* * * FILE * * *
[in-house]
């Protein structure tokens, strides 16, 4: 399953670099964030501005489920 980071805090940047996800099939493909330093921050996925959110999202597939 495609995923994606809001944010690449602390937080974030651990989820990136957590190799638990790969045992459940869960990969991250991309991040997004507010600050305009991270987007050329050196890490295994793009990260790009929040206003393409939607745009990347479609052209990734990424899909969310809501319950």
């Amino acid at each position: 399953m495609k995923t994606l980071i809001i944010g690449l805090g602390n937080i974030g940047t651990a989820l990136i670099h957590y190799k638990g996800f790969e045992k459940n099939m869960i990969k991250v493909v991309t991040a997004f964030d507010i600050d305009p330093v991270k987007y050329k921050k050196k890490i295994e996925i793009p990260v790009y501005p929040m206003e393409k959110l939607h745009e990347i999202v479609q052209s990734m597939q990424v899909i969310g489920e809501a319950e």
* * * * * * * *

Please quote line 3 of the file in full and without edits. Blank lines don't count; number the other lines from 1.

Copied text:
């Amino acid at each position: 399953m495609k995923t994606l980071i809001i944010g690449l805090g602390n937080i974030g940047t651990a989820l990136i670099h957590y190799k638990g996800f790969e045992k459940n099939m869960i990969k991250v493909v991309t991040a997004f964030d507010i600050d305009p330093v991270k987007y050329k921050k050196k890490i295994e996925i793009p990260v790009y501005p929040m206003e393409k959110l939607h745009e990347i999202v479609q052209s990734m597939q990424v899909i969310g489920e809501a319950e």